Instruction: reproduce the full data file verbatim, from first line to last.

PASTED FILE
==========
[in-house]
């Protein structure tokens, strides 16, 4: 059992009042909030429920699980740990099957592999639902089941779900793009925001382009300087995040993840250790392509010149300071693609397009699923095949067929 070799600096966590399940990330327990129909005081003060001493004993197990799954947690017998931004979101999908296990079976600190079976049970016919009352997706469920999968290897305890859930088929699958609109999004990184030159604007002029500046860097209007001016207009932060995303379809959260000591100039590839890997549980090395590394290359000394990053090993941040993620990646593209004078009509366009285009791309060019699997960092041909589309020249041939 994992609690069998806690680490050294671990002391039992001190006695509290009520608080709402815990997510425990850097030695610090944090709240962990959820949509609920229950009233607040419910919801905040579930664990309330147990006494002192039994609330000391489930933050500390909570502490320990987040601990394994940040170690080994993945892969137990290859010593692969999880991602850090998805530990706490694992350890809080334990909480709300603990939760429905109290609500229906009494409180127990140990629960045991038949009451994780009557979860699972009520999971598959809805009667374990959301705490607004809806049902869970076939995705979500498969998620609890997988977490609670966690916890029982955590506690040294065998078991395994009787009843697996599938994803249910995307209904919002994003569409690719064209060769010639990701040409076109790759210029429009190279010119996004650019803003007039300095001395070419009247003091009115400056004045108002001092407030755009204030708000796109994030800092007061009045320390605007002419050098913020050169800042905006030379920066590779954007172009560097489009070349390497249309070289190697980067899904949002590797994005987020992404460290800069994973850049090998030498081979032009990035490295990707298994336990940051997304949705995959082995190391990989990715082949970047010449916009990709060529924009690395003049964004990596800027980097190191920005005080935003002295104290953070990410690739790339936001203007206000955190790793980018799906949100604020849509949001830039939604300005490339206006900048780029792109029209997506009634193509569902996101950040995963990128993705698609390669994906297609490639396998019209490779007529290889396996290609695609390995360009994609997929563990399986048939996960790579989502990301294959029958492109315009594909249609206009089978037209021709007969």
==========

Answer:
[in-house]
């Protein structure tokens, strides 16, 4: 059992009042909030429920699980740990099957592999639902089941779900793009925001382009300087995040993840250790392509010149300071693609397009699923095949067929 070799600096966590399940990330327990129909005081003060001493004993197990799954947690017998931004979101999908296990079976600190079976049970016919009352997706469920999968290897305890859930088929699958609109999004990184030159604007002029500046860097209007001016207009932060995303379809959260000591100039590839890997549980090395590394290359000394990053090993941040993620990646593209004078009509366009285009791309060019699997960092041909589309020249041939 994992609690069998806690680490050294671990002391039992001190006695509290009520608080709402815990997510425990850097030695610090944090709240962990959820949509609920229950009233607040419910919801905040579930664990309330147990006494002192039994609330000391489930933050500390909570502490320990987040601990394994940040170690080994993945892969137990290859010593692969999880991602850090998805530990706490694992350890809080334990909480709300603990939760429905109290609500229906009494409180127990140990629960045991038949009451994780009557979860699972009520999971598959809805009667374990959301705490607004809806049902869970076939995705979500498969998620609890997988977490609670966690916890029982955590506690040294065998078991395994009787009843697996599938994803249910995307209904919002994003569409690719064209060769010639990701040409076109790759210029429009190279010119996004650019803003007039300095001395070419009247003091009115400056004045108002001092407030755009204030708000796109994030800092007061009045320390605007002419050098913020050169800042905006030379920066590779954007172009560097489009070349390497249309070289190697980067899904949002590797994005987020992404460290800069994973850049090998030498081979032009990035490295990707298994336990940051997304949705995959082995190391990989990715082949970047010449916009990709060529924009690395003049964004990596800027980097190191920005005080935003002295104290953070990410690739790339936001203007206000955190790793980018799906949100604020849509949001830039939604300005490339206006900048780029792109029209997506009634193509569902996101950040995963990128993705698609390669994906297609490639396998019209490779007529290889396996290609695609390995360009994609997929563990399986048939996960790579989502990301294959029958492109315009594909249609206009089978037209021709007969």